Ben Gregory's sports car

Story and photographs by Tom Strongman

Bob Chinnery’s first impression of Ben F. Gregory and his hand-built sports car was memorable, if not exactly pleasant.

 Chinnery, of Independence, first met Gregory in the mid-1950s while at a machine shop on Southwest Boulevard. As Chinnery worked on a lathe, an older man sauntered to the back of the shop and said, “Is that your Jaguar sitting out front? If you’d like, I’ll give you a ride in a real sports car.” The man was Ben F. Gregory.

 Chinnery, a well-known local drag racer, was very proud of his Jaguar XK-120, and he had never heard of Ben Gregory. His curiosity got the best of him, however, and he walked outside to discover the Gregory, a tidy aluminum roadster with a Porsche engine driving the front wheels.

 Chinnery got the ride of his life. Gregory made a U-turn, drove over a curb and immediately charged up a huge cinder bank alongside some railroad tracks. They skittered along the bank before coming back down to the street. Next, Gregory drove to Loose Park and crashed through potholes at 45 miles per hour with his hands off the wheel.

 The wild ride so unnerved Chinnery that he volunteered to walk back to the shop. After that episode, Chinnery and Gregory eventually came to know each other because they were both interested in flying and automobiles.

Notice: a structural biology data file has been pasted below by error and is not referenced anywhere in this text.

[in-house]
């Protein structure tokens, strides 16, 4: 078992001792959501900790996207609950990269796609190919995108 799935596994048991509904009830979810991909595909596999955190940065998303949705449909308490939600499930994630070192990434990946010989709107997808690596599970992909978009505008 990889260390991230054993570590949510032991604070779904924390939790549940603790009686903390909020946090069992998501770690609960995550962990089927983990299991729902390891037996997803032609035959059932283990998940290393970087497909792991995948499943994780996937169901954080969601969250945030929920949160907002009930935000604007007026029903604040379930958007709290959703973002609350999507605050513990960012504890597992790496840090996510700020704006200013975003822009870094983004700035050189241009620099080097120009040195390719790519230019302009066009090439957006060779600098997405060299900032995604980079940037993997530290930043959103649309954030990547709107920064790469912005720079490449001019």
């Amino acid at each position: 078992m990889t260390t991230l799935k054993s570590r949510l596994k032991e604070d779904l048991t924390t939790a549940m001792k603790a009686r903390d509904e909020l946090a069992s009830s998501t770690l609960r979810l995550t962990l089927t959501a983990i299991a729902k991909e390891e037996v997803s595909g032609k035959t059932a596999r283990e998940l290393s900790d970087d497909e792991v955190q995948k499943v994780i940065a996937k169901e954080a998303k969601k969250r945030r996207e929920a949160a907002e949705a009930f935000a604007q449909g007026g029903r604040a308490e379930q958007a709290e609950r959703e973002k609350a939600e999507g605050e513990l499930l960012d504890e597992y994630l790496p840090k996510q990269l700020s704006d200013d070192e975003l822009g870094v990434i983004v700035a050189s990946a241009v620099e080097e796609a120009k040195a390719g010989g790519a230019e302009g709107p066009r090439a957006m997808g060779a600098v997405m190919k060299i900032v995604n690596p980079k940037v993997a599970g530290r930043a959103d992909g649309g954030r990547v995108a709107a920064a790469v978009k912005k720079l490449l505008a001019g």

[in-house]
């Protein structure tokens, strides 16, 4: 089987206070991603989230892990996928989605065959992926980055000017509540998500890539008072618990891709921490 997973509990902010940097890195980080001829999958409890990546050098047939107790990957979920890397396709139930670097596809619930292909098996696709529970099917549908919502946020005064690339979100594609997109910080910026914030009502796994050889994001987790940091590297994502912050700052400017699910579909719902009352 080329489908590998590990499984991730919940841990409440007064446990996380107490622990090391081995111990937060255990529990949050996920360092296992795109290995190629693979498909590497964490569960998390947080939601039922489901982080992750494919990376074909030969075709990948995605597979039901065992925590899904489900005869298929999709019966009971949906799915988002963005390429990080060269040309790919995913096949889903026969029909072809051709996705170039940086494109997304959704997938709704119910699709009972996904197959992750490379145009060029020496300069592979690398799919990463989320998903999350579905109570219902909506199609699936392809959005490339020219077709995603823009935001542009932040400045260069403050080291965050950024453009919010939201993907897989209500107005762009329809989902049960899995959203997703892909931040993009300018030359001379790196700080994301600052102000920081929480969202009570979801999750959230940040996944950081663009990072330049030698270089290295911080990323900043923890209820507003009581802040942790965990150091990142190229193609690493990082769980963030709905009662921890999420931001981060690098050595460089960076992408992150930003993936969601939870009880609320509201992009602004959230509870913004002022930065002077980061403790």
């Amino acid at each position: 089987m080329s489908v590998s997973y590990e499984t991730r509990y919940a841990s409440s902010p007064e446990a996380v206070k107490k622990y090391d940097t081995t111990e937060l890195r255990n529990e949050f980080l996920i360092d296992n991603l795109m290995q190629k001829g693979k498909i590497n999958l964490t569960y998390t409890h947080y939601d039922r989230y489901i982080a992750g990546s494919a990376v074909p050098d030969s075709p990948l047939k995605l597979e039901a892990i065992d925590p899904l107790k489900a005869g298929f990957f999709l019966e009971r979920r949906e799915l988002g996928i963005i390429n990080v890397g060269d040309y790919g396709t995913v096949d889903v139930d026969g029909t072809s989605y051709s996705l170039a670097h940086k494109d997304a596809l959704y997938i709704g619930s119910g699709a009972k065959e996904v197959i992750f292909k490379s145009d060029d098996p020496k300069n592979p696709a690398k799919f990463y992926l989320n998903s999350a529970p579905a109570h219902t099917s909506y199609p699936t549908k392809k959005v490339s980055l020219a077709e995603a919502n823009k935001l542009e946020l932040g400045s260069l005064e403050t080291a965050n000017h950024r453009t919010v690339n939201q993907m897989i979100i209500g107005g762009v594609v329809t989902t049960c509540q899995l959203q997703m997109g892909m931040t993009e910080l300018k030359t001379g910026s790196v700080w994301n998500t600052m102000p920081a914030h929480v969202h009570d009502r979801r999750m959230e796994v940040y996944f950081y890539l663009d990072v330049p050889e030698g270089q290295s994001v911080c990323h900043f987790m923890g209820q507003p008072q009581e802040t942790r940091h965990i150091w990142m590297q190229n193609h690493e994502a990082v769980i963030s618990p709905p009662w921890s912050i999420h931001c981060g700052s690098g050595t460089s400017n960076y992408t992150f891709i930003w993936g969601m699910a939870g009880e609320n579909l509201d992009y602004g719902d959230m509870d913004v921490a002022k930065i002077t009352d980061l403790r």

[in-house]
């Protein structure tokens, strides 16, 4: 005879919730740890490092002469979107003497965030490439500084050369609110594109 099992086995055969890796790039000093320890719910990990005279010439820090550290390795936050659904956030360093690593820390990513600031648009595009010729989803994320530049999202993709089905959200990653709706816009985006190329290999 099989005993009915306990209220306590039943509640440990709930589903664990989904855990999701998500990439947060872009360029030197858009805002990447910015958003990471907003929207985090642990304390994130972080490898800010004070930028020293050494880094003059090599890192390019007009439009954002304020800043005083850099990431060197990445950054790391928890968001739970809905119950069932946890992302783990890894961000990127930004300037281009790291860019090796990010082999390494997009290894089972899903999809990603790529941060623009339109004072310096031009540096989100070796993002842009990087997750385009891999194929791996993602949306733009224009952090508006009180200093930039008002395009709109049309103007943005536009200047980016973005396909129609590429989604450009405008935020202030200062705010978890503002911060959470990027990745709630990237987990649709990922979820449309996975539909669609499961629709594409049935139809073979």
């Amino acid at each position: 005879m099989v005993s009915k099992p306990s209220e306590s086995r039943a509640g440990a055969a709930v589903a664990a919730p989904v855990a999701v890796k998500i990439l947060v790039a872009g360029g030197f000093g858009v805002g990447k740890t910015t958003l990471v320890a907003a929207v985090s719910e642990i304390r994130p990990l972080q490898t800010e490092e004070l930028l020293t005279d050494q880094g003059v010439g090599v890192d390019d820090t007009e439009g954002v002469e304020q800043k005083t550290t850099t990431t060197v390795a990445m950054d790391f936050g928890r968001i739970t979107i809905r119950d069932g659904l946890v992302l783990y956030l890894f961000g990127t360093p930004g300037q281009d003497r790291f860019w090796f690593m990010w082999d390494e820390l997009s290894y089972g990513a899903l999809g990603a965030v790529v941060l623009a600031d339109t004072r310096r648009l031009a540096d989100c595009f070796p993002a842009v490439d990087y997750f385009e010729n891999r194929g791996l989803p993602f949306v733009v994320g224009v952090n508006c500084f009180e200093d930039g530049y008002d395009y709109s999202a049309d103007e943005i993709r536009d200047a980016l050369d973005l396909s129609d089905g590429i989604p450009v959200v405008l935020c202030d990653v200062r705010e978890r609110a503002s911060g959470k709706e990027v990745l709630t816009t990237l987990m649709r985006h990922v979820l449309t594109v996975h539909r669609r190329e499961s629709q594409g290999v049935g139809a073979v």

Ben Gregory was quite the engineer. According to The Golden Age of the American Racing Car by Griff Borgeson, Gregory built about 10 front-wheel-drive automobiles between 1918 and 1922. His interest in front-wheel drive paralleled that of Frenchman J.A. Gregoire, who invented the Tracta constant-velocity joint for the Citroen Traction Avant. About that time, Ben Gregory barnstormed local tracks and raced a car powered by a Hispano-Suiza airplane engine. These cars, according to a June 1956 article in Road & Track magazine, preceded the famous front-drive Miller racers by about a year. In 1921 he exhibited a touring car at the Kansas City Auto Show.

 The Gregory sports car has a tube frame and a hand-formed body. The four-cylinder, air-cooled Porsche engine is mounted at the very front of the car, with the transaxle toward the center of the vehicle.  The Road & Track article said the 1,925-pound car could hit 95 or 100 mph with the 70 horsepower engine. Gregory’s sports car featured center-point, vertical-pivot steering with large wheel bearings that housed Rzeppa constant-velocity joints, according to the magazine’s article. Gregory hoped to build 20 cars, which would have sold for $5,000.

 In the 1950s, Gregory also developed the prototype M422 Mighty Mite, a tiny four-wheel-drive vehicle for the Marines. American Motors built 5,000 based on his prototype vehicle.

 When Ben died in 1974, his wife gave this Gregory to his friend John Burnham in Brighton, Colo. Burnham raced it for a time. Years later, the car came back to Independence.

 For Chinnery, the Gregory story came full circle two years ago when he discovered the Gregory sports car in a collection that was being liquidated. He bought the car because it triggered the memory of that first ride with Ben Gregory. Chinnery has a small collection of motorcycles and race cars.

 For now, the Gregory is completely original. It runs roughly and needs restoration, but the basic car is remarkably intact. Chinnery is busy building an airplane, but in time, he said, he will restore the Gregory to new condition. That will be his nod to Ben Gregory’s inventiveness and the memory of one wild ride down Southwest Boulevard.

 

Ben Gregory behind the wheel of his car in the 1960s.